But Sidewiki may have one benefit. For those of us who get stonewalled whenever we suggest that organizations should pay more attention to their websites, make them more peppy and responsive, treat them less like a print annual report or marketing brochure and more like, say, a collaboration platform, this may be a turning point.

Could Sidewiki actually encourage (force) website owners to breathe life back into moribund web anatomies because people may actually be stopping by and, excuse the vulgarity, taking a piss on them?

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Why ‘Media’ with ‘Social’ http://www.boydneil.com/blog/2009/10/19/why-media-with-social.html http://www.boydneil.com/blog/2009/10/19/why-media-with-social.html#comments Mon, 19 Oct 2009 12:00:00 +0000 Boyd Neil 417677:4590288:5501477 A post by a colleague got me thinking about the phrase 'social media' as the lexeme to describe the technologies of web-based self-publishing that have led to unprecedented connection, conversation, engagement and community.

The provenance of the phrase is evidently to contrast user-generated news and comment with mainstream or industrial media in which the 'means of production' to use the Marxist description (also favoured by cultural commentator Andrew Keen) are owned by corporations not the individuals who create the content. The debate about whether 'social media' is the right term has been going on for at least two years.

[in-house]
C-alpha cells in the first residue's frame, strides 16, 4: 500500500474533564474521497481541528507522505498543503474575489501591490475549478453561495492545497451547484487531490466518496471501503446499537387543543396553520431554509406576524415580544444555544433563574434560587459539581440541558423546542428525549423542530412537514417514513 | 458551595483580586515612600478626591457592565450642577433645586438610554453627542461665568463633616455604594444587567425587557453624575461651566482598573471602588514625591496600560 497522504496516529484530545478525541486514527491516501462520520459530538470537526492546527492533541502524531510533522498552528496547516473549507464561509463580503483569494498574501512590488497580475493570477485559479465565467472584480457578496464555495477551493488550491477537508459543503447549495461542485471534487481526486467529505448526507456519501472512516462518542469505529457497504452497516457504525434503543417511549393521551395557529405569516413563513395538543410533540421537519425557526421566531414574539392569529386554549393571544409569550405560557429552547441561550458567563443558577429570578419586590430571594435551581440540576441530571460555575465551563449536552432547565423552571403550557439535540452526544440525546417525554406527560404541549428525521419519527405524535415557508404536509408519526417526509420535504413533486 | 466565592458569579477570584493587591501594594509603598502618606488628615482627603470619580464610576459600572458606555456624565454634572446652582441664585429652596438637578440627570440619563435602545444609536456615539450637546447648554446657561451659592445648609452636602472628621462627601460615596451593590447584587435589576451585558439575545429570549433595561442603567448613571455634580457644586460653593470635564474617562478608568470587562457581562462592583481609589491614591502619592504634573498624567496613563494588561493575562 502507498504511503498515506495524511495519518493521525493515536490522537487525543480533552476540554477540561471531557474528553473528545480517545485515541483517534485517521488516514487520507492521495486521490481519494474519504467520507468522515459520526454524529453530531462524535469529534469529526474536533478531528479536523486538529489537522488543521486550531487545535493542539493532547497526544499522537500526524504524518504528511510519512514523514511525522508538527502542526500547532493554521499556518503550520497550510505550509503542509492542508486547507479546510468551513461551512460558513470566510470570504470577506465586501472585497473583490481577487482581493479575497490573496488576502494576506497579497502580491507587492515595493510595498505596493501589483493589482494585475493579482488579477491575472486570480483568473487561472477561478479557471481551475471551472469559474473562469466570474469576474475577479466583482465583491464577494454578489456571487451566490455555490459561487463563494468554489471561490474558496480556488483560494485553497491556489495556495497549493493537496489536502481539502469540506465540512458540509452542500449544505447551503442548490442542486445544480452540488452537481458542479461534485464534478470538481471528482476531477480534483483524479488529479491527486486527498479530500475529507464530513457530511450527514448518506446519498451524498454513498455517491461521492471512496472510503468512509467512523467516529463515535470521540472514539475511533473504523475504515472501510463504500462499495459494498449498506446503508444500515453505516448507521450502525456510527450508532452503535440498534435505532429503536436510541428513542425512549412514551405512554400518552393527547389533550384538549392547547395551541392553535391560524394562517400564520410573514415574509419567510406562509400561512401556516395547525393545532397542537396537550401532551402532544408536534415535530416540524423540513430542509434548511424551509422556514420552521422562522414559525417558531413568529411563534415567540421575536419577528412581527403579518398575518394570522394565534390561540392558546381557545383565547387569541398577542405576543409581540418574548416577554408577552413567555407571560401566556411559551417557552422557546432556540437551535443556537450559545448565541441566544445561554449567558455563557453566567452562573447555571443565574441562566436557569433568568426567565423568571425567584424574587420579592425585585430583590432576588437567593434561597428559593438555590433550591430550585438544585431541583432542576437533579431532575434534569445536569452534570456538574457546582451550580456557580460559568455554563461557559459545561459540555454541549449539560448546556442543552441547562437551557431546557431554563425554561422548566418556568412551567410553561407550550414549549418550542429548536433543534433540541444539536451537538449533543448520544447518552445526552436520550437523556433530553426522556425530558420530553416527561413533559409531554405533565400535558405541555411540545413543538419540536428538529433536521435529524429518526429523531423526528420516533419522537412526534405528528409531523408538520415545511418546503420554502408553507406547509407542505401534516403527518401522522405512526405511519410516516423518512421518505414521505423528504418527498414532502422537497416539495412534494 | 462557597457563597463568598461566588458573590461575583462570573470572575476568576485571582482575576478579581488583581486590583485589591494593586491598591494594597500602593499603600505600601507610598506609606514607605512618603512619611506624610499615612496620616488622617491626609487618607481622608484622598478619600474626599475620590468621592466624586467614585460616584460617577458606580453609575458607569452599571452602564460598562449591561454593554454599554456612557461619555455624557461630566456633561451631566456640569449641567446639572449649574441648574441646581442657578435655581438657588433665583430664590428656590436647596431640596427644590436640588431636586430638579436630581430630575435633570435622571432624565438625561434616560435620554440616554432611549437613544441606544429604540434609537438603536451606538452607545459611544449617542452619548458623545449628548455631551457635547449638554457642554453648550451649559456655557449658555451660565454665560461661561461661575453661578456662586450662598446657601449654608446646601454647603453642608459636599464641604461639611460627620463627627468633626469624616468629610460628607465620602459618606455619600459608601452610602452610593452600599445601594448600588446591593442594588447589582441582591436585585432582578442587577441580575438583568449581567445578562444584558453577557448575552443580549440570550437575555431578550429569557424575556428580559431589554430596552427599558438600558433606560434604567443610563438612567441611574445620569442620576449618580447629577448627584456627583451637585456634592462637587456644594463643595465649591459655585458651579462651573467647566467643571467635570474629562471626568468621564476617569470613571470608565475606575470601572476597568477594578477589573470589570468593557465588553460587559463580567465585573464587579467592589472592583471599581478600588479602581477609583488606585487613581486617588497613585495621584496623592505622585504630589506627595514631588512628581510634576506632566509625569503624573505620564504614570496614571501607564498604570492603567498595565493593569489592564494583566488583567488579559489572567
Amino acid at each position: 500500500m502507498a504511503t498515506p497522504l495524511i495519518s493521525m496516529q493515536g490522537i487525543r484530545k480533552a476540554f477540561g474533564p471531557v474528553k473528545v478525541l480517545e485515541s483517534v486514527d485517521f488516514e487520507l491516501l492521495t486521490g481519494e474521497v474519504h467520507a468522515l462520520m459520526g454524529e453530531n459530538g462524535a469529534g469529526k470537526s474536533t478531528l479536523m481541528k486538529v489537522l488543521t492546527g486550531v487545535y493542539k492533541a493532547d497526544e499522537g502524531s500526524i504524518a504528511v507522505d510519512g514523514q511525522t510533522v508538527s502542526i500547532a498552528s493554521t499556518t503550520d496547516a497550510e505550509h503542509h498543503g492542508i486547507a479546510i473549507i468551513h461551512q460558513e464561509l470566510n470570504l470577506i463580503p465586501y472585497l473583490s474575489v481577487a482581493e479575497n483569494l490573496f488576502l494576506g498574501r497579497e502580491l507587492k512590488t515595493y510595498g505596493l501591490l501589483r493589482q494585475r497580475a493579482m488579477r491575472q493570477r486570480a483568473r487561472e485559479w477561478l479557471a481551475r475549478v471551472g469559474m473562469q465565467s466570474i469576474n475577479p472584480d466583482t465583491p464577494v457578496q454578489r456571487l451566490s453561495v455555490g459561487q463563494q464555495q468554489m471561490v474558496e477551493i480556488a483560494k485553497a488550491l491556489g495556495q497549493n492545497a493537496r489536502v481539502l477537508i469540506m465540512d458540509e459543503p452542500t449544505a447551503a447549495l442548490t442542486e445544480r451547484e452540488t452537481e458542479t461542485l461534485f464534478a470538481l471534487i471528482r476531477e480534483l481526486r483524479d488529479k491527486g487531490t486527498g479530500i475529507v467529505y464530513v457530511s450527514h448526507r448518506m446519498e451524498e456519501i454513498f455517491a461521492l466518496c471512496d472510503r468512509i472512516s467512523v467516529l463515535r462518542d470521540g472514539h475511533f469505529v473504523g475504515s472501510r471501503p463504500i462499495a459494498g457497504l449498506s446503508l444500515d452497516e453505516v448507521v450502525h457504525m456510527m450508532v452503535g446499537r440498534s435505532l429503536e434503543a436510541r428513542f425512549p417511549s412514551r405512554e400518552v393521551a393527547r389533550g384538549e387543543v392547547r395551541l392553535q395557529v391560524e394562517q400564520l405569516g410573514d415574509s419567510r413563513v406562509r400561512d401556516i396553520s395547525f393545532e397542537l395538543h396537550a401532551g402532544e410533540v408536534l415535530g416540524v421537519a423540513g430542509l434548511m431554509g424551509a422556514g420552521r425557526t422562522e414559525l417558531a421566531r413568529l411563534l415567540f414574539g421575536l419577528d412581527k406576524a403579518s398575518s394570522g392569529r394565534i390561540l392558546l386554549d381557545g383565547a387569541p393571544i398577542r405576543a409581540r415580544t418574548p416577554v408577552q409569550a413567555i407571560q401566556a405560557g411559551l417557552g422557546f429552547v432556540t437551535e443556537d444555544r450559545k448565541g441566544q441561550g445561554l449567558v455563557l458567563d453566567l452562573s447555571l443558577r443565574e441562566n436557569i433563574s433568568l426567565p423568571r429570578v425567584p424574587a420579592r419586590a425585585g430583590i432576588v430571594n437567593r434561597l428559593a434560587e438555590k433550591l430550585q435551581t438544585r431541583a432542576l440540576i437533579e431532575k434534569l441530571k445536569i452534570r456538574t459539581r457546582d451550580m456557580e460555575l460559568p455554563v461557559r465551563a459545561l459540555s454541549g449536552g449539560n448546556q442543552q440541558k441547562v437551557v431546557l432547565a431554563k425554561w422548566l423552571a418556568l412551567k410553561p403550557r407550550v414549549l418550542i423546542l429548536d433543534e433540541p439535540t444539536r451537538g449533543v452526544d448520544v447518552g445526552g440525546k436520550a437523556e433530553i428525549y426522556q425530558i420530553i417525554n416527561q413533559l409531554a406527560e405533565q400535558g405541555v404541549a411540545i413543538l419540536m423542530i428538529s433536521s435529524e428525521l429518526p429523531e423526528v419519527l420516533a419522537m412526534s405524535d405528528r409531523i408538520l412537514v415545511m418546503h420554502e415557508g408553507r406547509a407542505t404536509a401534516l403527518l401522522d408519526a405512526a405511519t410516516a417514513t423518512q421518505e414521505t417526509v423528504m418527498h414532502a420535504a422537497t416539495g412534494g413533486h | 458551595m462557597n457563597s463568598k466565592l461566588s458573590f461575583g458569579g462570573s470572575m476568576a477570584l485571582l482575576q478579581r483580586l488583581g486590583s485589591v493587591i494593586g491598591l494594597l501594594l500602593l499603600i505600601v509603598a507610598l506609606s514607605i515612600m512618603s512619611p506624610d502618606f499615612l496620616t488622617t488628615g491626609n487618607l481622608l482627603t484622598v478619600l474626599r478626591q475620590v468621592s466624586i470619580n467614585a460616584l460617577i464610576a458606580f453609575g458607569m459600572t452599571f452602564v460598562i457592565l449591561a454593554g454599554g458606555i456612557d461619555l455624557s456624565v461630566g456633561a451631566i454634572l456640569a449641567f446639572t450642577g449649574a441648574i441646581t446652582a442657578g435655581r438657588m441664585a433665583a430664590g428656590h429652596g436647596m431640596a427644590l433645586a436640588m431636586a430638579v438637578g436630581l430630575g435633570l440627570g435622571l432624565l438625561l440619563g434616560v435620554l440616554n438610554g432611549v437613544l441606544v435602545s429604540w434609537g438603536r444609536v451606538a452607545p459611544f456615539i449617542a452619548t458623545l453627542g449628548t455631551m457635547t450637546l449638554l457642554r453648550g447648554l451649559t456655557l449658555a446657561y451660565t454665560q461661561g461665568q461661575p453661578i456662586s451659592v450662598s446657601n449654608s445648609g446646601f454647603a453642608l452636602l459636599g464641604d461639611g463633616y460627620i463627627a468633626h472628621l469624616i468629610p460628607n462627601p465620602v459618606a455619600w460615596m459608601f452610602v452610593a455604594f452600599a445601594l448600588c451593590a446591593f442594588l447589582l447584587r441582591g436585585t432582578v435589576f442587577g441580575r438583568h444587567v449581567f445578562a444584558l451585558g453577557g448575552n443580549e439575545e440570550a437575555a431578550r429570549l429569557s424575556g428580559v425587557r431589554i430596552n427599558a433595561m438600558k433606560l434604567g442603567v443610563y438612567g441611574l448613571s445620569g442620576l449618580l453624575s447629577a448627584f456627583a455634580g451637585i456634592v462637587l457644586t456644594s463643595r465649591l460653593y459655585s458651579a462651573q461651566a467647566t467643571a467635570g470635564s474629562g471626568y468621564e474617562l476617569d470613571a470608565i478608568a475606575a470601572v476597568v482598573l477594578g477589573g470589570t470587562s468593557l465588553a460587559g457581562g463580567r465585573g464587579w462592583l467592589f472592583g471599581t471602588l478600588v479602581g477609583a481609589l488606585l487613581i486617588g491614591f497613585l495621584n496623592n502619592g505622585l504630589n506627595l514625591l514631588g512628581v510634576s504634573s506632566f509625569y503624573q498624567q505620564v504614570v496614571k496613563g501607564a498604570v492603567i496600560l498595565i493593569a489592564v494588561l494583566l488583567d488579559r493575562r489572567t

The problem I have is less with the 'social' element of the lexeme than with 'media' to describe the interface, although a colleague did comment the other day that it would make it easier to sell social media as a communications strategy to companies if it didn't contain the word 'social' which smacks of people-driven rather than business-driven decision making . . . which is the point of course.